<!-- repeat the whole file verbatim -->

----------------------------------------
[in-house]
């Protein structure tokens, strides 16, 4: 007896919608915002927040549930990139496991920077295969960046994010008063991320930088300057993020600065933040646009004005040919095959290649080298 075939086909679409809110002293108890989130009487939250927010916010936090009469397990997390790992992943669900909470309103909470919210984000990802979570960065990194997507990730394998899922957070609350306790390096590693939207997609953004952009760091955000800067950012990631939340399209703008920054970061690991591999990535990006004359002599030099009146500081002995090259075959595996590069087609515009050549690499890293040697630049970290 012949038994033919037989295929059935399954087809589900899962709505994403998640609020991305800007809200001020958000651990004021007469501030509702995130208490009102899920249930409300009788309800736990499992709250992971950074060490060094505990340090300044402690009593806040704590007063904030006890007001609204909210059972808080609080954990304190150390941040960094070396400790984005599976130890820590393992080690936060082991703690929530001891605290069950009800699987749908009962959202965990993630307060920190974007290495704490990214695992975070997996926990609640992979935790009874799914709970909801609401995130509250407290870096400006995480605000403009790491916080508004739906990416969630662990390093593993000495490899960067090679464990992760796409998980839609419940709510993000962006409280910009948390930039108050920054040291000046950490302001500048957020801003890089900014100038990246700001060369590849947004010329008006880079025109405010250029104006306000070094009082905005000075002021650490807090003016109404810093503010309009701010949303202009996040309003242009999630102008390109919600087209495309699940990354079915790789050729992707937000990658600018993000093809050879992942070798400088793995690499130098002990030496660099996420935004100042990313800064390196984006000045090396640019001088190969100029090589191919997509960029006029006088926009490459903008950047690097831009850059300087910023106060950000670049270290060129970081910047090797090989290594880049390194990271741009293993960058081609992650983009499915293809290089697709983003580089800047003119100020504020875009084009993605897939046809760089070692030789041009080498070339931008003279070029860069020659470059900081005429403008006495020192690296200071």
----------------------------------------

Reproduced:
[in-house]
């Protein structure tokens, strides 16, 4: 007896919608915002927040549930990139496991920077295969960046994010008063991320930088300057993020600065933040646009004005040919095959290649080298 075939086909679409809110002293108890989130009487939250927010916010936090009469397990997390790992992943669900909470309103909470919210984000990802979570960065990194997507990730394998899922957070609350306790390096590693939207997609953004952009760091955000800067950012990631939340399209703008920054970061690991591999990535990006004359002599030099009146500081002995090259075959595996590069087609515009050549690499890293040697630049970290 012949038994033919037989295929059935399954087809589900899962709505994403998640609020991305800007809200001020958000651990004021007469501030509702995130208490009102899920249930409300009788309800736990499992709250992971950074060490060094505990340090300044402690009593806040704590007063904030006890007001609204909210059972808080609080954990304190150390941040960094070396400790984005599976130890820590393992080690936060082991703690929530001891605290069950009800699987749908009962959202965990993630307060920190974007290495704490990214695992975070997996926990609640992979935790009874799914709970909801609401995130509250407290870096400006995480605000403009790491916080508004739906990416969630662990390093593993000495490899960067090679464990992760796409998980839609419940709510993000962006409280910009948390930039108050920054040291000046950490302001500048957020801003890089900014100038990246700001060369590849947004010329008006880079025109405010250029104006306000070094009082905005000075002021650490807090003016109404810093503010309009701010949303202009996040309003242009999630102008390109919600087209495309699940990354079915790789050729992707937000990658600018993000093809050879992942070798400088793995690499130098002990030496660099996420935004100042990313800064390196984006000045090396640019001088190969100029090589191919997509960029006029006088926009490459903008950047690097831009850059300087910023106060950000670049270290060129970081910047090797090989290594880049390194990271741009293993960058081609992650983009499915293809290089697709983003580089800047003119100020504020875009084009993605897939046809760089070692030789041009080498070339931008003279070029860069020659470059900081005429403008006495020192690296200071």